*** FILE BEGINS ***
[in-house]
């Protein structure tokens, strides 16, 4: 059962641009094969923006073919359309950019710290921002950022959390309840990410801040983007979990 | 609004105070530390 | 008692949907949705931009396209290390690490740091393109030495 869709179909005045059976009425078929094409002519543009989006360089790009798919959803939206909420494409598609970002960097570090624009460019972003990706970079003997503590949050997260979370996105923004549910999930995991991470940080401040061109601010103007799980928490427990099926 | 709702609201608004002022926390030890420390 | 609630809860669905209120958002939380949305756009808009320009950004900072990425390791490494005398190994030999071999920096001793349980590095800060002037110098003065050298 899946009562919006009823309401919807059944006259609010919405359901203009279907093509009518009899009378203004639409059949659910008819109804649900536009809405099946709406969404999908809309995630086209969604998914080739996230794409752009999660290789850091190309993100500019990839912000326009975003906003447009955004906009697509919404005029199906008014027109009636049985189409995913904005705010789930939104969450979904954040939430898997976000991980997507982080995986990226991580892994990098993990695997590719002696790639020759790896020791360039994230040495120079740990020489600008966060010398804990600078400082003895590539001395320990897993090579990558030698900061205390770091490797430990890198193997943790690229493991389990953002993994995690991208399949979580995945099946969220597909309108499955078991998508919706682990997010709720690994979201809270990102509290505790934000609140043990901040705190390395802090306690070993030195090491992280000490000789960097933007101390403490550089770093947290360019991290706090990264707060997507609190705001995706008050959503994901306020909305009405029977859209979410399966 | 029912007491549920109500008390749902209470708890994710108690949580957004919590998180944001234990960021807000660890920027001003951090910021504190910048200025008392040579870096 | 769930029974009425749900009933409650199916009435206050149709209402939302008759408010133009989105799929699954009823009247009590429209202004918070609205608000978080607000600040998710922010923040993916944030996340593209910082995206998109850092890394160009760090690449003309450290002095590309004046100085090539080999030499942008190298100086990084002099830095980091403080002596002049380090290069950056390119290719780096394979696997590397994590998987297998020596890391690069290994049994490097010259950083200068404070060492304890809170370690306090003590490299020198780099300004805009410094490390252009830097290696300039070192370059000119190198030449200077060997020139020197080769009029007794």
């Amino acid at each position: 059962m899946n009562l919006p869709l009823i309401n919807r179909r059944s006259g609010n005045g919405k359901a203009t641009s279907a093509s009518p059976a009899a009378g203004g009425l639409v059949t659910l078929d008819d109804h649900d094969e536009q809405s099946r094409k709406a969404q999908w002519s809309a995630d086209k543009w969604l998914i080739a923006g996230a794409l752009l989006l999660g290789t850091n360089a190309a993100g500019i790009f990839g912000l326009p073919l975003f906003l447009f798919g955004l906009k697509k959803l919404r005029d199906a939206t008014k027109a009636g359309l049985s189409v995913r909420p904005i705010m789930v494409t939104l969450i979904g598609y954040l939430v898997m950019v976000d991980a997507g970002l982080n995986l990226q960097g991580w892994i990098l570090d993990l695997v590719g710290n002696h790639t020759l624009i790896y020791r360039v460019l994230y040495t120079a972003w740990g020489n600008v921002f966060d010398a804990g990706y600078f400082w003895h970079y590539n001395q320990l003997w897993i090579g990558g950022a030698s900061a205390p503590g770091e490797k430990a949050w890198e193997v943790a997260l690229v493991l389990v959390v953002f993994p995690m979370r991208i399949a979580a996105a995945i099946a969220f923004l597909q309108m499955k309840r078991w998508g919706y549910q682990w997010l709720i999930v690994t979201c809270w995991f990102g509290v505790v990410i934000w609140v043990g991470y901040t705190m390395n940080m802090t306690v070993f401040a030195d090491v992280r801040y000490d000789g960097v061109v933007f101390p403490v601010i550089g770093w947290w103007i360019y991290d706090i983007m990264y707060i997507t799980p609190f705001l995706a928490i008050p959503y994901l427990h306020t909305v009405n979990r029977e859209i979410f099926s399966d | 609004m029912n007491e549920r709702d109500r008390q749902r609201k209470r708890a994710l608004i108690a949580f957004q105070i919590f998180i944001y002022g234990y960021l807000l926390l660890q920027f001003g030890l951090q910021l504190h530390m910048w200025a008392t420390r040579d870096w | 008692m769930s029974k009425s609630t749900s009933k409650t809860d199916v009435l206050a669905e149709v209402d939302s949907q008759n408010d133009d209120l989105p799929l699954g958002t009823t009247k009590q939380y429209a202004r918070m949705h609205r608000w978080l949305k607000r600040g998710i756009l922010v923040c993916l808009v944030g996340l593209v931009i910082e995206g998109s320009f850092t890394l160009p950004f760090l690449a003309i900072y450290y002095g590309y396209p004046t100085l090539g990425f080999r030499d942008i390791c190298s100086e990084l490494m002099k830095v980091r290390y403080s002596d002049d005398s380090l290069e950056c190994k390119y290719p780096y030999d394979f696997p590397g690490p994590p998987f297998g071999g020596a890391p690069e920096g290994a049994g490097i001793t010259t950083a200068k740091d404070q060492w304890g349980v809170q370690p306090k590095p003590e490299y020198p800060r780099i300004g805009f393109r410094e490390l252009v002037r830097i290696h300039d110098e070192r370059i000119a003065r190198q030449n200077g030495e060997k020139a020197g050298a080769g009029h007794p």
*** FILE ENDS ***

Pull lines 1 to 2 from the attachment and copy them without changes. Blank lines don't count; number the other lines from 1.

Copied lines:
[in-house]
């Protein structure tokens, strides 16, 4: 059962641009094969923006073919359309950019710290921002950022959390309840990410801040983007979990 | 609004105070530390 | 008692949907949705931009396209290390690490740091393109030495 869709179909005045059976009425078929094409002519543009989006360089790009798919959803939206909420494409598609970002960097570090624009460019972003990706970079003997503590949050997260979370996105923004549910999930995991991470940080401040061109601010103007799980928490427990099926 | 709702609201608004002022926390030890420390 | 609630809860669905209120958002939380949305756009808009320009950004900072990425390791490494005398190994030999071999920096001793349980590095800060002037110098003065050298 899946009562919006009823309401919807059944006259609010919405359901203009279907093509009518009899009378203004639409059949659910008819109804649900536009809405099946709406969404999908809309995630086209969604998914080739996230794409752009999660290789850091190309993100500019990839912000326009975003906003447009955004906009697509919404005029199906008014027109009636049985189409995913904005705010789930939104969450979904954040939430898997976000991980997507982080995986990226991580892994990098993990695997590719002696790639020759790896020791360039994230040495120079740990020489600008966060010398804990600078400082003895590539001395320990897993090579990558030698900061205390770091490797430990890198193997943790690229493991389990953002993994995690991208399949979580995945099946969220597909309108499955078991998508919706682990997010709720690994979201809270990102509290505790934000609140043990901040705190390395802090306690070993030195090491992280000490000789960097933007101390403490550089770093947290360019991290706090990264707060997507609190705001995706008050959503994901306020909305009405029977859209979410399966 | 029912007491549920109500008390749902209470708890994710108690949580957004919590998180944001234990960021807000660890920027001003951090910021504190910048200025008392040579870096 | 769930029974009425749900009933409650199916009435206050149709209402939302008759408010133009989105799929699954009823009247009590429209202004918070609205608000978080607000600040998710922010923040993916944030996340593209910082995206998109850092890394160009760090690449003309450290002095590309004046100085090539080999030499942008190298100086990084002099830095980091403080002596002049380090290069950056390119290719780096394979696997590397994590998987297998020596890391690069290994049994490097010259950083200068404070060492304890809170370690306090003590490299020198780099300004805009410094490390252009830097290696300039070192370059000119190198030449200077060997020139020197080769009029007794």